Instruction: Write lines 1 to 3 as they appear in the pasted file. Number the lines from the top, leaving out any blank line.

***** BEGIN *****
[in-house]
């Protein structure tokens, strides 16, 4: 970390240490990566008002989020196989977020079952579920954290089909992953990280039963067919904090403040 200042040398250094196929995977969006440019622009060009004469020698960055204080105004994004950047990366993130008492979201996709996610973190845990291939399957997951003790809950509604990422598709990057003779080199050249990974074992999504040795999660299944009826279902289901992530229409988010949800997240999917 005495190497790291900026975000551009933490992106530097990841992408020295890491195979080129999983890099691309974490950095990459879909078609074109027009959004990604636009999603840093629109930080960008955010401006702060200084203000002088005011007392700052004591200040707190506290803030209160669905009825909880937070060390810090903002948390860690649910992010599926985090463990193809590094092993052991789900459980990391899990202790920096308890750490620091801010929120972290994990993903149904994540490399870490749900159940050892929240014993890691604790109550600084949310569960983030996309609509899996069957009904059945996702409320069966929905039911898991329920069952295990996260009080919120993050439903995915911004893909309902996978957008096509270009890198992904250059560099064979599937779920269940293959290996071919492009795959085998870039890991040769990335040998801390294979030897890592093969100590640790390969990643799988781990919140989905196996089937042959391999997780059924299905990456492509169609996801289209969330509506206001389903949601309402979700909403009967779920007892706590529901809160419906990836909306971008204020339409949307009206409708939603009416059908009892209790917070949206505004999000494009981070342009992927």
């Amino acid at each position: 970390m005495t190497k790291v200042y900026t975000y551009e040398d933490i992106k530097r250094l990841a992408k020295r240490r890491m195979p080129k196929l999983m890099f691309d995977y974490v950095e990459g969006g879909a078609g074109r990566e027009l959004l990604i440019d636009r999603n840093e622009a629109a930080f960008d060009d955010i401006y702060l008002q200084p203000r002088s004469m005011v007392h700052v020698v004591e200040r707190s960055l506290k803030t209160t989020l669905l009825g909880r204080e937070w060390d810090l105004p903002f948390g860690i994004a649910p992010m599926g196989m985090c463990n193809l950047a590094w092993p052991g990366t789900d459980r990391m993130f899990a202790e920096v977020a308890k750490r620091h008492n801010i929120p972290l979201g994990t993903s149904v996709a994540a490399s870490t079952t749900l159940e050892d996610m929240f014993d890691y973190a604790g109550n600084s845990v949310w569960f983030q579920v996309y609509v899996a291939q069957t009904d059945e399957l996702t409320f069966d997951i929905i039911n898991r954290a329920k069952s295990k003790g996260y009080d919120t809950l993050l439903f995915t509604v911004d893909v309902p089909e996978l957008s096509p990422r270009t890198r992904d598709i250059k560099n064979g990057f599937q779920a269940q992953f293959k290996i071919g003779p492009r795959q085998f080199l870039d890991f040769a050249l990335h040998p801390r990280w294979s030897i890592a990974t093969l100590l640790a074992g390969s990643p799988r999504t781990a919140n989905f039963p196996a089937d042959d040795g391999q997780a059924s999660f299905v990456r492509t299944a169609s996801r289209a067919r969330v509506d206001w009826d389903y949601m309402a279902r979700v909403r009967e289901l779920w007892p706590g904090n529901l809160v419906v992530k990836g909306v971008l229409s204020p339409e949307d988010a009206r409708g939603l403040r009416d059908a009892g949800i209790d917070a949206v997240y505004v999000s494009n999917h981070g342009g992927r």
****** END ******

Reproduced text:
[in-house]
């Protein structure tokens, strides 16, 4: 970390240490990566008002989020196989977020079952579920954290089909992953990280039963067919904090403040 200042040398250094196929995977969006440019622009060009004469020698960055204080105004994004950047990366993130008492979201996709996610973190845990291939399957997951003790809950509604990422598709990057003779080199050249990974074992999504040795999660299944009826279902289901992530229409988010949800997240999917 005495190497790291900026975000551009933490992106530097990841992408020295890491195979080129999983890099691309974490950095990459879909078609074109027009959004990604636009999603840093629109930080960008955010401006702060200084203000002088005011007392700052004591200040707190506290803030209160669905009825909880937070060390810090903002948390860690649910992010599926985090463990193809590094092993052991789900459980990391899990202790920096308890750490620091801010929120972290994990993903149904994540490399870490749900159940050892929240014993890691604790109550600084949310569960983030996309609509899996069957009904059945996702409320069966929905039911898991329920069952295990996260009080919120993050439903995915911004893909309902996978957008096509270009890198992904250059560099064979599937779920269940293959290996071919492009795959085998870039890991040769990335040998801390294979030897890592093969100590640790390969990643799988781990919140989905196996089937042959391999997780059924299905990456492509169609996801289209969330509506206001389903949601309402979700909403009967779920007892706590529901809160419906990836909306971008204020339409949307009206409708939603009416059908009892209790917070949206505004999000494009981070342009992927």
């Amino acid at each position: 970390m005495t190497k790291v200042y900026t975000y551009e040398d933490i992106k530097r250094l990841a992408k020295r240490r890491m195979p080129k196929l999983m890099f691309d995977y974490v950095e990459g969006g879909a078609g074109r990566e027009l959004l990604i440019d636009r999603n840093e622009a629109a930080f960008d060009d955010i401006y702060l008002q200084p203000r002088s004469m005011v007392h700052v020698v004591e200040r707190s960055l506290k803030t209160t989020l669905l009825g909880r204080e937070w060390d810090l105004p903002f948390g860690i994004a649910p992010m599926g196989m985090c463990n193809l950047a590094w092993p052991g990366t789900d459980r990391m993130f899990a202790e920096v977020a308890k750490r620091h008492n801010i929120p972290l979201g994990t993903s149904v996709a994540a490399s870490t079952t749900l159940e050892d996610m929240f014993d890691y973190a604790g109550n600084s845990v949310w569960f983030q579920v996309y609509v899996a291939q069957t009904d059945e399957l996702t409320f069966d997951i929905i039911n898991r954290a329920k069952s295990k003790g996260y009080d919120t809950l993050l439903f995915t509604v911004d893909v309902p089909e996978l957008s096509p990422r270009t890198r992904d598709i250059k560099n064979g990057f599937q779920a269940q992953f293959k290996i071919g003779p492009r795959q085998f080199l870039d890991f040769a050249l990335h040998p801390r990280w294979s030897i890592a990974t093969l100590l640790a074992g390969s990643p799988r999504t781990a919140n989905f039963p196996a089937d042959d040795g391999q997780a059924s999660f299905v990456r492509t299944a169609s996801r289209a067919r969330v509506d206001w009826d389903y949601m309402a279902r979700v909403r009967e289901l779920w007892p706590g904090n529901l809160v419906v992530k990836g909306v971008l229409s204020p339409e949307d988010a009206r409708g939603l403040r009416d059908a009892g949800i209790d917070a949206v997240y505004v999000s494009n999917h981070g342009g992927r």